We are in an era of innovation and disruption. It seems to be almost a daily occurrence that some new startup is shattering VC records or going through an IPO. But do you ever wonder where some of them disappear to? They seem to vanish almost as quickly as they appear.
At the same time, many larger businesses carry on with normal business practices. They may re-brand, create “innovative” new products, or introduce new policies designed to help them retain new talent. But it all turns out to be window dressing.
True innovation, true disruption, needs to happen not with products or apps, but within the businesses themselves. Within how they operate. Within their culture. When they truly change how they do business, that’s when the innovations they produce will be lasting.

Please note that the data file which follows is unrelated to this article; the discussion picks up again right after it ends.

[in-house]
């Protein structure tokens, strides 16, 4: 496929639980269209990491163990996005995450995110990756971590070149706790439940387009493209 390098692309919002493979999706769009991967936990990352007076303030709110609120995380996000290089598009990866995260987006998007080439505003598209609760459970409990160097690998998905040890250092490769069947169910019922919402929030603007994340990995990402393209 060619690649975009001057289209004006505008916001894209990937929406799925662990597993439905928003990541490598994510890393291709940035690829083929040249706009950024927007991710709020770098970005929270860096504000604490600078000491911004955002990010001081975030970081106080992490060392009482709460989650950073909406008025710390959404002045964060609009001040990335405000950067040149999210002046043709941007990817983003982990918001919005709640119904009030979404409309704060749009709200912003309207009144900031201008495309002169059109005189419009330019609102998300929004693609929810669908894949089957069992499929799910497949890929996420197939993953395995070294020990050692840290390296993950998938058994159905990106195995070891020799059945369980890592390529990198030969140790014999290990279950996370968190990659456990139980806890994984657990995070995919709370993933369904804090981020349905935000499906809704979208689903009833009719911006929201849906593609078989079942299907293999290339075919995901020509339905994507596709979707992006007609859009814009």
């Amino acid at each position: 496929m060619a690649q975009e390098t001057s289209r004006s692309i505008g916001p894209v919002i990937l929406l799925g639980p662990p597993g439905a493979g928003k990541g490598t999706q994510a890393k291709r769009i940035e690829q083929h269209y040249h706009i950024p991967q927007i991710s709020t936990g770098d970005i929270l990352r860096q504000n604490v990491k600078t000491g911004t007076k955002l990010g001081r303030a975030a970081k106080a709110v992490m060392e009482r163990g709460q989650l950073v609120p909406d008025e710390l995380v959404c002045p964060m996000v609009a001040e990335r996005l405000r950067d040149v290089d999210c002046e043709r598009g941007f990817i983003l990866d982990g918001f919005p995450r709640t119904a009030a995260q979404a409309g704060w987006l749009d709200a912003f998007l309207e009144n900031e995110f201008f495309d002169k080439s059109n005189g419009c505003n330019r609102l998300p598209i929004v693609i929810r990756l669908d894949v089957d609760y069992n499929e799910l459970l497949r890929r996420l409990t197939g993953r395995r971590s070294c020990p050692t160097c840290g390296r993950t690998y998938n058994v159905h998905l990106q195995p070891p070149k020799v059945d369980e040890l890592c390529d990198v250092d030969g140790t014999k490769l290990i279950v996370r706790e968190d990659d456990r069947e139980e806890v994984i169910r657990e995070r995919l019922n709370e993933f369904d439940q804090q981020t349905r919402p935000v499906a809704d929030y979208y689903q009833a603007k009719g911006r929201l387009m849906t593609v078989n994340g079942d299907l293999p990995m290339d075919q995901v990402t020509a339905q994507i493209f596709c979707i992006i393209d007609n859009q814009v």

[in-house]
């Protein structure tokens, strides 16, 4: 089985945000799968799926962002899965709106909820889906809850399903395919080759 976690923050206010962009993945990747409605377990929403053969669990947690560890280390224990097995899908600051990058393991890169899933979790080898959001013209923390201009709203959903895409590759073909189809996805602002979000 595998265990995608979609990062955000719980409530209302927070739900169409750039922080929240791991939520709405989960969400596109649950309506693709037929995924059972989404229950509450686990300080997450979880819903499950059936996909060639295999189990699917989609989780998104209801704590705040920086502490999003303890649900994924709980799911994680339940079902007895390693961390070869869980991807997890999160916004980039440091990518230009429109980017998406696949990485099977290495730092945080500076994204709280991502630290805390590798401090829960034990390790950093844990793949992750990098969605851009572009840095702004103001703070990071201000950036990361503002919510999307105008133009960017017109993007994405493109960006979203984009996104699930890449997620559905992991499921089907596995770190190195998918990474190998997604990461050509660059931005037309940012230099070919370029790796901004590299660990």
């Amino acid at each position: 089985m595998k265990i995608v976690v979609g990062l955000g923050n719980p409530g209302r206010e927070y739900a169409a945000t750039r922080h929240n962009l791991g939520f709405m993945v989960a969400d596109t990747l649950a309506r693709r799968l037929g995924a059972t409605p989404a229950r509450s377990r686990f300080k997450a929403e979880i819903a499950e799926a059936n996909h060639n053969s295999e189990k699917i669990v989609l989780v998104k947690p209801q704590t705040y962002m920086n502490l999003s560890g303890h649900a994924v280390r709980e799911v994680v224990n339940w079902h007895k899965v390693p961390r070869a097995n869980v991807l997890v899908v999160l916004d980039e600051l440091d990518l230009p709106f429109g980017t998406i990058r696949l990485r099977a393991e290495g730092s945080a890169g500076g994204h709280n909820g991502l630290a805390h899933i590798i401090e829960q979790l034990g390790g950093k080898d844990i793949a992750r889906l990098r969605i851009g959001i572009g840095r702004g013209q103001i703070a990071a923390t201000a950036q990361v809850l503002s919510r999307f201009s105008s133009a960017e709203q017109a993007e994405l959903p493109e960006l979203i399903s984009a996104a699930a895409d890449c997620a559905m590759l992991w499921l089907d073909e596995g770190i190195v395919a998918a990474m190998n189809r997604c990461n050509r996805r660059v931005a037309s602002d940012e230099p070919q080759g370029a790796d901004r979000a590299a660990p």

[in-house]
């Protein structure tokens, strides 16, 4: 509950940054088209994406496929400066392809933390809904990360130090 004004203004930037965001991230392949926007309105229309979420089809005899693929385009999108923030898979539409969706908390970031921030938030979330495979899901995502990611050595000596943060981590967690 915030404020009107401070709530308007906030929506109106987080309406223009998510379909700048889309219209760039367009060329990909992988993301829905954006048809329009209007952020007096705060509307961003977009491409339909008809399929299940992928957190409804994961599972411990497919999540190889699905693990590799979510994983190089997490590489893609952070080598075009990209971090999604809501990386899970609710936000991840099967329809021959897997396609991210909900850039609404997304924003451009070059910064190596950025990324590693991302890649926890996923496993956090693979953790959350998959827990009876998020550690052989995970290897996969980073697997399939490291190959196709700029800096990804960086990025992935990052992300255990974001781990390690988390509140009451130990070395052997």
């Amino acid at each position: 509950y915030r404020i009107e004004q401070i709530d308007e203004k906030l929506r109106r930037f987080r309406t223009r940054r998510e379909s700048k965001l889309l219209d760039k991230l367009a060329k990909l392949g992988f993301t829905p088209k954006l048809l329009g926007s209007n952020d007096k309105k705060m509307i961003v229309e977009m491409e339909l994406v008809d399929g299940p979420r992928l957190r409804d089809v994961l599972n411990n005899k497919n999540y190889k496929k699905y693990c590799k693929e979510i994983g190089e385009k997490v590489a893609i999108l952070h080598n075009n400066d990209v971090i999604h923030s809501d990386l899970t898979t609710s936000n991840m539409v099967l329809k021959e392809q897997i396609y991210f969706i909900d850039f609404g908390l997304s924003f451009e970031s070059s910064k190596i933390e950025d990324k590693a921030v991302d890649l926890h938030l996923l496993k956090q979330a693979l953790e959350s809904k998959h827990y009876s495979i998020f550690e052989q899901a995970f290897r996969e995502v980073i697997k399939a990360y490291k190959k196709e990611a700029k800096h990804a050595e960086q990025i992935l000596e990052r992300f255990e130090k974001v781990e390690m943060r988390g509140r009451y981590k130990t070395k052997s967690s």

Contributor Tom Goodwin at TechCrunch fleshes all of this out in his great piece, Innovation is in all the wrong places. I happen to agree with him that the innovation needs to be harder. It needs to be deeper to be lasting. Until then, we’ll get a lot of cool new toys and apps, but it will be more flash in the pan than true innovation.
Innovation is in all the wrong places – TechCrunch
I live a pretty cosmopolitan futuristic life atop a glass skyscraper in New York City, but I’ve yet to get a pizza delivered by drone, order a taxi from Alexa or open a hotel door with my smartwatch. We’ve got the questions wrong: It shouldn’t be how are you innovating or which project is doing…